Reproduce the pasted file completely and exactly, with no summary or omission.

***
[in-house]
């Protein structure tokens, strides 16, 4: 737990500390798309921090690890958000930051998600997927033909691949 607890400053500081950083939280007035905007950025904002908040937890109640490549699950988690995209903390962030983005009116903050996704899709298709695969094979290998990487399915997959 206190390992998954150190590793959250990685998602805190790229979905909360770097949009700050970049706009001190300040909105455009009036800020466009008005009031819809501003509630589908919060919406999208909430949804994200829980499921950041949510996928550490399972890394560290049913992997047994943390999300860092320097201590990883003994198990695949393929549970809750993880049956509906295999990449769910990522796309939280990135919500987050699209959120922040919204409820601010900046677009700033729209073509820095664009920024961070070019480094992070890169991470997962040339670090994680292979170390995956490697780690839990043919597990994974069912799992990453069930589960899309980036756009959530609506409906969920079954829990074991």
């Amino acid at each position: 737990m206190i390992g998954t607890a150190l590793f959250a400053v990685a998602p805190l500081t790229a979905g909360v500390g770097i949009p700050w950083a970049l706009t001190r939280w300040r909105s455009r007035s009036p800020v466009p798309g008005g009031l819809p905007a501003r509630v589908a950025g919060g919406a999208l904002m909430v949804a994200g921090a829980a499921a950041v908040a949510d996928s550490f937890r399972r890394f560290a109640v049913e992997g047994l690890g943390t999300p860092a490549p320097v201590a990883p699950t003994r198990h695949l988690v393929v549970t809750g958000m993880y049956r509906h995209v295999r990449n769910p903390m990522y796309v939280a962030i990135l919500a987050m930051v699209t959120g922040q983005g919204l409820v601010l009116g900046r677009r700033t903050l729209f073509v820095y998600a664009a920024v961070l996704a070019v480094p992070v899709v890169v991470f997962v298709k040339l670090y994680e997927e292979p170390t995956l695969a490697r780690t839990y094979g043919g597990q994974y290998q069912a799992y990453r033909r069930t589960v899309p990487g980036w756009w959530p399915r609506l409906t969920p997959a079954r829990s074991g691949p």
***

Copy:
[in-house]
């Protein structure tokens, strides 16, 4: 737990500390798309921090690890958000930051998600997927033909691949 607890400053500081950083939280007035905007950025904002908040937890109640490549699950988690995209903390962030983005009116903050996704899709298709695969094979290998990487399915997959 206190390992998954150190590793959250990685998602805190790229979905909360770097949009700050970049706009001190300040909105455009009036800020466009008005009031819809501003509630589908919060919406999208909430949804994200829980499921950041949510996928550490399972890394560290049913992997047994943390999300860092320097201590990883003994198990695949393929549970809750993880049956509906295999990449769910990522796309939280990135919500987050699209959120922040919204409820601010900046677009700033729209073509820095664009920024961070070019480094992070890169991470997962040339670090994680292979170390995956490697780690839990043919597990994974069912799992990453069930589960899309980036756009959530609506409906969920079954829990074991």
């Amino acid at each position: 737990m206190i390992g998954t607890a150190l590793f959250a400053v990685a998602p805190l500081t790229a979905g909360v500390g770097i949009p700050w950083a970049l706009t001190r939280w300040r909105s455009r007035s009036p800020v466009p798309g008005g009031l819809p905007a501003r509630v589908a950025g919060g919406a999208l904002m909430v949804a994200g921090a829980a499921a950041v908040a949510d996928s550490f937890r399972r890394f560290a109640v049913e992997g047994l690890g943390t999300p860092a490549p320097v201590a990883p699950t003994r198990h695949l988690v393929v549970t809750g958000m993880y049956r509906h995209v295999r990449n769910p903390m990522y796309v939280a962030i990135l919500a987050m930051v699209t959120g922040q983005g919204l409820v601010l009116g900046r677009r700033t903050l729209f073509v820095y998600a664009a920024v961070l996704a070019v480094p992070v899709v890169v991470f997962v298709k040339l670090y994680e997927e292979p170390t995956l695969a490697r780690t839990y094979g043919g597990q994974y290998q069912a799992y990453r033909r069930t589960v899309p990487g980036w756009w959530p399915r609506l409906t969920p997959a079954r829990s074991g691949p």